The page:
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The NCAA’s Bold Attempt to Shake Up College Basketball Only Creates More Questions

Making sense of the groundbreaking new rules that will allow agents more above-board access to top prospects

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Pressure is mounting on every side of the NCAA’s current position as an American institution and a stronghold for the nobility of the student-athlete. On Wednesday, the organization went on the defensive … and carved out a moat. Facing ongoing FBI investigations into the dark side of college recruiting, forthcoming changes to the eligibility requirements in the NBA, and more increasingly viable non-collegiate options for professional basketball prospects to consider, the NCAA announced landmark changes to its rule book. In accordance with the recommendations laid out by the Commission on College Basketball in late April, the new rules will fundamentally shift the nature of eligibility across all levels of the game, even before the one-and-done era in the NBA is abolished. But like most things sanctioned by the NCAA, the language leaves ample room for gray areas. It’s fair to wonder how any of these sweeping modifications will be explained, let alone implemented, in full.

Here are three of the most groundbreaking changes:

College players who declare for the NBA draft with remaining college eligibility will have the option to return to their former school if they go undrafted.

Division I schools also will be required to pay for tuition, fees, and books for all players who decide to return after being undrafted. Only two years ago, the NCAA tweaked its basketball eligibility rules to allow underclassmen to declare for the draft multiple times, and participate in the NBA combine and a team tryout once per year, while also extending the withdrawal deadline to 10 days after the combine. That was notable at the time. This year’s change makes 2016 feel like 1916. For prospects, declaring for the draft was once a leap of faith. The NCAA will now offer a cushion at the bottom, which should appeal to players, schools, and college fan bases alike. But ultimately, it’s a business decision. The NBA’s one-and-done rule is on its last legs. Darius Bazley, a top-20 recruit, is trying to pave a course to the NBA through the G League’s backdoor; and earlier this year, the Australian NBL launched its “Next Stars” initiative, aiming to lure high-level high school prospects away from the NCAA to start their pro careers Down Under, the way 2017 Thunder first-round pick Terrance Ferguson did. Faced with the looming threats to its talent pool, the NCAA is clearly hoping to maintain a compelling (and profitable) product on the court, and giving NBA hopefuls the option to return to their schools is a no-brainer.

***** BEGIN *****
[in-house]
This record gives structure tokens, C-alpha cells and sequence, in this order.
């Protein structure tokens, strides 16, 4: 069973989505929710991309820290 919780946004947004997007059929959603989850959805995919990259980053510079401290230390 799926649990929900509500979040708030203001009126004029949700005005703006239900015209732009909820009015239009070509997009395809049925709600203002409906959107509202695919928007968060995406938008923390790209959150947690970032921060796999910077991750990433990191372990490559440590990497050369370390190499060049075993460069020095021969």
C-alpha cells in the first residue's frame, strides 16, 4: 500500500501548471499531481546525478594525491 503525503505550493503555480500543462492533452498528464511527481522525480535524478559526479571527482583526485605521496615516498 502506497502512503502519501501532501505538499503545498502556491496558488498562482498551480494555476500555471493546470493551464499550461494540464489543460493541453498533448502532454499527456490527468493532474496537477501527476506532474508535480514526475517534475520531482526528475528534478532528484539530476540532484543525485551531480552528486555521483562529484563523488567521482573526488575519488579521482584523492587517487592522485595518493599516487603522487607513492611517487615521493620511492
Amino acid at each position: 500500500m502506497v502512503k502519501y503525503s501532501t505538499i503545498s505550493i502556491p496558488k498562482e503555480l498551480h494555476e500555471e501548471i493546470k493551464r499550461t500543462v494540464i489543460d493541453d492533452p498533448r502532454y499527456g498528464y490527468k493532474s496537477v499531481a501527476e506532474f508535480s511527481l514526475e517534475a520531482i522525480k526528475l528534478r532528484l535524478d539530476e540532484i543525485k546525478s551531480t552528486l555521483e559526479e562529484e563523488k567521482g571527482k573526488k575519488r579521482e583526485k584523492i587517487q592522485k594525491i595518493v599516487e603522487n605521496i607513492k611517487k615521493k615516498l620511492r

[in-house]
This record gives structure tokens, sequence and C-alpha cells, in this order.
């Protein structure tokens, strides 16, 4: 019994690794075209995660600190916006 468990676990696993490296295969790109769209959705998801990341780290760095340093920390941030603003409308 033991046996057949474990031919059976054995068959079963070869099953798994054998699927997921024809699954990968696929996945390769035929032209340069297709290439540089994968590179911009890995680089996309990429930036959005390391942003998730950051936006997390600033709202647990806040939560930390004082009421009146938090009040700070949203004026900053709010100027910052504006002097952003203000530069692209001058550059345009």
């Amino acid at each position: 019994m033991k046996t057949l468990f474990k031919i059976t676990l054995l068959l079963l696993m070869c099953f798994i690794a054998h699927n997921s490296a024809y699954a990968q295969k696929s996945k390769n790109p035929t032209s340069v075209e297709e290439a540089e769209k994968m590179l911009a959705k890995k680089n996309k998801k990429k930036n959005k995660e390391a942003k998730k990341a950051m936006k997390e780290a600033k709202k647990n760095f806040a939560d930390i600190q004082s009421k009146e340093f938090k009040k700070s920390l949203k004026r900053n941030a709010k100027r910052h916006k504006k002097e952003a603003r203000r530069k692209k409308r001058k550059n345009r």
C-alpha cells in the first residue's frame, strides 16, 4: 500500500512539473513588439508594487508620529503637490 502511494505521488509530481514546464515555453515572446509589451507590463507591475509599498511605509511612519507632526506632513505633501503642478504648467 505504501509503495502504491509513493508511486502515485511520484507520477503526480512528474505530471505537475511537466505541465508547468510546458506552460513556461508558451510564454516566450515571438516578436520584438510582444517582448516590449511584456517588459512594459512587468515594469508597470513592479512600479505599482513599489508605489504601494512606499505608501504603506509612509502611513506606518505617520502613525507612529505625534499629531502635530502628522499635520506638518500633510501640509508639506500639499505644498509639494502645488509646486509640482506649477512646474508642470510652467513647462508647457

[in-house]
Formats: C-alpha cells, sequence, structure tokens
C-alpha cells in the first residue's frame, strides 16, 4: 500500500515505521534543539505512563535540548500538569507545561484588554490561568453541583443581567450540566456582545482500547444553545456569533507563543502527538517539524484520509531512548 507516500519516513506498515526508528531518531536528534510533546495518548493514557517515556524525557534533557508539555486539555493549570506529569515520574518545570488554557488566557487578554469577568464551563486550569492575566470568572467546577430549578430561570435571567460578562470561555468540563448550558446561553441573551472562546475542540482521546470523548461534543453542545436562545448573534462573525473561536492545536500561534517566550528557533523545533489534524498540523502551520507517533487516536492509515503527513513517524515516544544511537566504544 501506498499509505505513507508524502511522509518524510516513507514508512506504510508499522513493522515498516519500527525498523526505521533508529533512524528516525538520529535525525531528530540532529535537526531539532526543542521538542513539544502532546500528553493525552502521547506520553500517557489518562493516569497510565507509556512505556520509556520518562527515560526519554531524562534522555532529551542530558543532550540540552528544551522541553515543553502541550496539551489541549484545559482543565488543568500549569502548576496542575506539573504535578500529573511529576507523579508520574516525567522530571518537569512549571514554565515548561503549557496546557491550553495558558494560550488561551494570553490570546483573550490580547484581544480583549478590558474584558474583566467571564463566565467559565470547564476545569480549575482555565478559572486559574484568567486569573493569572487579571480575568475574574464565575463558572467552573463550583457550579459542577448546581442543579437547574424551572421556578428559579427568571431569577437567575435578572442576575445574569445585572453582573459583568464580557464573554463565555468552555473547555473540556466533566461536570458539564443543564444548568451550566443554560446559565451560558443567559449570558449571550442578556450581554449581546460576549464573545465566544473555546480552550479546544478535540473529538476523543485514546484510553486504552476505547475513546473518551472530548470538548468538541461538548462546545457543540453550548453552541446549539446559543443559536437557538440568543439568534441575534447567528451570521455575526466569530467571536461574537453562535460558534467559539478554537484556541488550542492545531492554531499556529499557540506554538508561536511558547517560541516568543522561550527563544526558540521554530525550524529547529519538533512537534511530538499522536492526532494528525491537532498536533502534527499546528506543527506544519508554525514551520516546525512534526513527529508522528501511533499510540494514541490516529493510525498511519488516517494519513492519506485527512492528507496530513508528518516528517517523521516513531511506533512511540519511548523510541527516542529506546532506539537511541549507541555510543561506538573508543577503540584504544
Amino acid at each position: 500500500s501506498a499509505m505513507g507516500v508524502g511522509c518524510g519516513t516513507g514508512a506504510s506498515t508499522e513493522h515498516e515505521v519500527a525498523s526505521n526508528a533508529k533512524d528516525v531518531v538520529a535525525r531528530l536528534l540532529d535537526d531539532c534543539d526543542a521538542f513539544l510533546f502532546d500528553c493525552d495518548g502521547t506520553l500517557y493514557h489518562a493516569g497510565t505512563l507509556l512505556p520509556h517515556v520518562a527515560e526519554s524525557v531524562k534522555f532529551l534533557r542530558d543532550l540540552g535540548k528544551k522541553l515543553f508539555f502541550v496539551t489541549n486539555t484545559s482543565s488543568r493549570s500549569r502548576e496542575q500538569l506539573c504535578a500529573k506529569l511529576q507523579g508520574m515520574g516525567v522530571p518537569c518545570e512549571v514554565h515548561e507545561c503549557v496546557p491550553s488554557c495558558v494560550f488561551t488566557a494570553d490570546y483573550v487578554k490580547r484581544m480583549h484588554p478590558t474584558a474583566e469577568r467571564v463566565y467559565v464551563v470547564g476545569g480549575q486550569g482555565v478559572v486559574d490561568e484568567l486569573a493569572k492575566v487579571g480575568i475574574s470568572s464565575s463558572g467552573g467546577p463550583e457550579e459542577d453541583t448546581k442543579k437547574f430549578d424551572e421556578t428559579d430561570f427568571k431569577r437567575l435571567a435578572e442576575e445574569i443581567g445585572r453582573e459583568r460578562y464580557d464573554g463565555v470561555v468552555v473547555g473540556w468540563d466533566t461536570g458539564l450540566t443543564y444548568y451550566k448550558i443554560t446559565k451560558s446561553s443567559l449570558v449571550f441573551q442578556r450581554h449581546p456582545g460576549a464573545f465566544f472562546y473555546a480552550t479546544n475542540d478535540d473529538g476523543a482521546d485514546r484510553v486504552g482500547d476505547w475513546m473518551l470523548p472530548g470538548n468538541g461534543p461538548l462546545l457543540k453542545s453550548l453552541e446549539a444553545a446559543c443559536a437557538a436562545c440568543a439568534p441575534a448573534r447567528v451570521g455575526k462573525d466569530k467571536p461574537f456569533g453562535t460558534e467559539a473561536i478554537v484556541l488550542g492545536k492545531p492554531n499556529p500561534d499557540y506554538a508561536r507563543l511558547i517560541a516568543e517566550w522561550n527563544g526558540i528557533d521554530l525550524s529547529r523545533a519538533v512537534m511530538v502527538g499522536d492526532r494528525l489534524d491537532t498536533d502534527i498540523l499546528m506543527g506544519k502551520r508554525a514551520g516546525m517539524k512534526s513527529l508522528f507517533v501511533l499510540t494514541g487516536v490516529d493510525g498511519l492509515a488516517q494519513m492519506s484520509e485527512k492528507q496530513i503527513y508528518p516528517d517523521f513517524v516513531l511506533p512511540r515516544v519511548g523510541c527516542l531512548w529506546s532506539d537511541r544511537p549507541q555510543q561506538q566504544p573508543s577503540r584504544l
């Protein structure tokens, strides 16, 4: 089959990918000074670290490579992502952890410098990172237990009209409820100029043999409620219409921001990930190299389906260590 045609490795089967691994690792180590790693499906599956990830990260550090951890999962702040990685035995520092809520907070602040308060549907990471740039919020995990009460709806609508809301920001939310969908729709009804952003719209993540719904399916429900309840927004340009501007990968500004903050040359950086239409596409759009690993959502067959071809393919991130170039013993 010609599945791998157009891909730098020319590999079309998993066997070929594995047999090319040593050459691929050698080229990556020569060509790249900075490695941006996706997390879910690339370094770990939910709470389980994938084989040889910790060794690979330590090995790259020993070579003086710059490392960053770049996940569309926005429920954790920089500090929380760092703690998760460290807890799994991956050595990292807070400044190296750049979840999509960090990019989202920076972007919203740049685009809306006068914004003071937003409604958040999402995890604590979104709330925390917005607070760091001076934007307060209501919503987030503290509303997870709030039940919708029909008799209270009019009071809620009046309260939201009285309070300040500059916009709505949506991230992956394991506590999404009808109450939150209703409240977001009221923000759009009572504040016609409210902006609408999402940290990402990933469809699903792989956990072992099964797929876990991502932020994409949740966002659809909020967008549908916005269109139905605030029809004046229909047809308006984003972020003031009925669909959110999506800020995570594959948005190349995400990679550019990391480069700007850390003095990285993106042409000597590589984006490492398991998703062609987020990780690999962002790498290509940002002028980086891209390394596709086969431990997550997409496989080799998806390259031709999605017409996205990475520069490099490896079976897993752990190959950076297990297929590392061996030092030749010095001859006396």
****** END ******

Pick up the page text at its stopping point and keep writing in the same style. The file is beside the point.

“Elite” high school recruits and college prospects will be allowed to have an NCAA-certified agent to aid in their decision-making process in turning pro.

Shocking, but this rule appears to be undercooked. The NCAA assigned USA Basketball the task of designating which players earn elite status, but according to ESPN’s Adrian Wojnarowski, Team USA wants no part of that responsibility:

Even if this does move forward as intended, as ESPN’s Jonathan Givony noted, it’s unclear how the designation process would affect players ineligible to play for Team USA, like Canadian R.J. Barrett (Duke) and Nigerian Charles Bassey (Western Kentucky).

Player assignments are vague, but no vaguer than the part these agents will play upon entering the NCAA fold. Agents will not play any financial role in these players’ lives, which is essentially like buying a child a toy for Christmas but locking it in a safe and tossing the safe in the ocean. According to USA Today’s Dan Wolken, players will only be able to establish relationships with agents at the end of the basketball season; should an undrafted prospect opt to return to college, the player-agent relationship would have to be terminated. This is either a billion-dollar entity’s fundamental misreading of how relationships work, or a reimagining of hookup culture in the context of professional eligibility. The NCAA is a complex network of tacit agreements and wink-nudge politics. It’s impossible to imagine how inviting agents—who are paid to find loopholes!—to the mix will tidy anything up.

School presidents and athletic department staff will be contractually obligated to cooperate with future investigations. Information from external parties (like government agencies, or a court of law) can now be used in a school’s internal investigations.

In essence, this establishes some degree of authority that the NCAA did not previously possess. While NCAA president Mark Emmert maintains the association does not have subpoena power, this does force compliance from college higher-ups, who are now personally responsible for their school’s adherence to the rules. The FBI investigation has been a drawn-out disaster for the NCAA, but internal investigations from schools were often even more laborious. Because the association does not have the same power that the courts do, it was easier for witnesses or people with knowledge of the situation to avoid talking with investigators. The NCAA is attempting to streamline the process without really addressing the inherent evils head-on. So much is happening, but at its core, the NCAA is not changing one bit.